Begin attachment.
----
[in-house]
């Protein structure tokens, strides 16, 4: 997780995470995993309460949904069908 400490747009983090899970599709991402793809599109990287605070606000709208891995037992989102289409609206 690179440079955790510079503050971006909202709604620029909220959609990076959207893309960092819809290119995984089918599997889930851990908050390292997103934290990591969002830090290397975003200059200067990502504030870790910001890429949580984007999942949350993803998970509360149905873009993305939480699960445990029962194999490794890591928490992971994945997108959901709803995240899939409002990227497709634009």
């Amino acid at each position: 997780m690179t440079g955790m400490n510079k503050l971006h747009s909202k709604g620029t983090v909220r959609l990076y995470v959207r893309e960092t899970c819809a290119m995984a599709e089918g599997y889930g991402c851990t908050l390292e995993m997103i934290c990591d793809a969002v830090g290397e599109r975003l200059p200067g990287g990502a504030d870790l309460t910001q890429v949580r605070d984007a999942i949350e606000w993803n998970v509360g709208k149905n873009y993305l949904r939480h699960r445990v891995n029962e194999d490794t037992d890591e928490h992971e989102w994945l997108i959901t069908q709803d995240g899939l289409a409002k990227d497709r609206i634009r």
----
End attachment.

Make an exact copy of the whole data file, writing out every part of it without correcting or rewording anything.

[in-house]
């Protein structure tokens, strides 16, 4: 997780995470995993309460949904069908 400490747009983090899970599709991402793809599109990287605070606000709208891995037992989102289409609206 690179440079955790510079503050971006909202709604620029909220959609990076959207893309960092819809290119995984089918599997889930851990908050390292997103934290990591969002830090290397975003200059200067990502504030870790910001890429949580984007999942949350993803998970509360149905873009993305939480699960445990029962194999490794890591928490992971994945997108959901709803995240899939409002990227497709634009």
């Amino acid at each position: 997780m690179t440079g955790m400490n510079k503050l971006h747009s909202k709604g620029t983090v909220r959609l990076y995470v959207r893309e960092t899970c819809a290119m995984a599709e089918g599997y889930g991402c851990t908050l390292e995993m997103i934290c990591d793809a969002v830090g290397e599109r975003l200059p200067g990287g990502a504030d870790l309460t910001q890429v949580r605070d984007a999942i949350e606000w993803n998970v509360g709208k149905n873009y993305l949904r939480h699960r445990v891995n029962e194999d490794t037992d890591e928490h992971e989102w994945l997108i959901t069908q709803d995240g899939l289409a409002k990227d497709r609206i634009r």